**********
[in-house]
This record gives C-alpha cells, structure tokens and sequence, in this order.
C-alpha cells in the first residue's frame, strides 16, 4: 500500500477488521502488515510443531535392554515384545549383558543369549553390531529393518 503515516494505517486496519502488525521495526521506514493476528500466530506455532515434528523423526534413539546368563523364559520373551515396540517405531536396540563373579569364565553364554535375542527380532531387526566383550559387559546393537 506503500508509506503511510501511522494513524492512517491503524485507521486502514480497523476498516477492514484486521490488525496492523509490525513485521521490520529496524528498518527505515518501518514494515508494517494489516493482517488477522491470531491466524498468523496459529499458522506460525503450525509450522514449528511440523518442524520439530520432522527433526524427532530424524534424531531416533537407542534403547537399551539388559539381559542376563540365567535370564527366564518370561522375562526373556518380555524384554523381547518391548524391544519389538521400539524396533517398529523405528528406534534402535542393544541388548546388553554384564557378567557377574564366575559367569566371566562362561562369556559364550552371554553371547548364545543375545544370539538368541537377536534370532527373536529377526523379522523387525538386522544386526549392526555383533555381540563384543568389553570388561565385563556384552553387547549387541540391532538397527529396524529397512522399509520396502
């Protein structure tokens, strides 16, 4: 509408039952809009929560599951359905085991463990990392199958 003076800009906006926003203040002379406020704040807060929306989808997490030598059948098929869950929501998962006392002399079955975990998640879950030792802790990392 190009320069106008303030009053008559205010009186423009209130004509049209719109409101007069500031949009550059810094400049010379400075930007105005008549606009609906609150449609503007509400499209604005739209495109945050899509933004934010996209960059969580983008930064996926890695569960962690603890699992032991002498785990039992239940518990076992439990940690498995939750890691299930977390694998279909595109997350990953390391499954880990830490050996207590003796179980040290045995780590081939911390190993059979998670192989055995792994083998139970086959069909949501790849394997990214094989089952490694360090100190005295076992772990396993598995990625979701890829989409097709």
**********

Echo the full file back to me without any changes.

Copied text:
[in-house]
This record gives C-alpha cells, structure tokens and sequence, in this order.
C-alpha cells in the first residue's frame, strides 16, 4: 500500500477488521502488515510443531535392554515384545549383558543369549553390531529393518 503515516494505517486496519502488525521495526521506514493476528500466530506455532515434528523423526534413539546368563523364559520373551515396540517405531536396540563373579569364565553364554535375542527380532531387526566383550559387559546393537 506503500508509506503511510501511522494513524492512517491503524485507521486502514480497523476498516477492514484486521490488525496492523509490525513485521521490520529496524528498518527505515518501518514494515508494517494489516493482517488477522491470531491466524498468523496459529499458522506460525503450525509450522514449528511440523518442524520439530520432522527433526524427532530424524534424531531416533537407542534403547537399551539388559539381559542376563540365567535370564527366564518370561522375562526373556518380555524384554523381547518391548524391544519389538521400539524396533517398529523405528528406534534402535542393544541388548546388553554384564557378567557377574564366575559367569566371566562362561562369556559364550552371554553371547548364545543375545544370539538368541537377536534370532527373536529377526523379522523387525538386522544386526549392526555383533555381540563384543568389553570388561565385563556384552553387547549387541540391532538397527529396524529397512522399509520396502
């Protein structure tokens, strides 16, 4: 509408039952809009929560599951359905085991463990990392199958 003076800009906006926003203040002379406020704040807060929306989808997490030598059948098929869950929501998962006392002399079955975990998640879950030792802790990392 190009320069106008303030009053008559205010009186423009209130004509049209719109409101007069500031949009550059810094400049010379400075930007105005008549606009609906609150449609503007509400499209604005739209495109945050899509933004934010996209960059969580983008930064996926890695569960962690603890699992032991002498785990039992239940518990076992439990940690498995939750890691299930977390694998279909595109997350990953390391499954880990830490050996207590003796179980040290045995780590081939911390190993059979998670192989055995792994083998139970086959069909949501790849394997990214094989089952490694360090100190005295076992772990396993598995990625979701890829989409097709």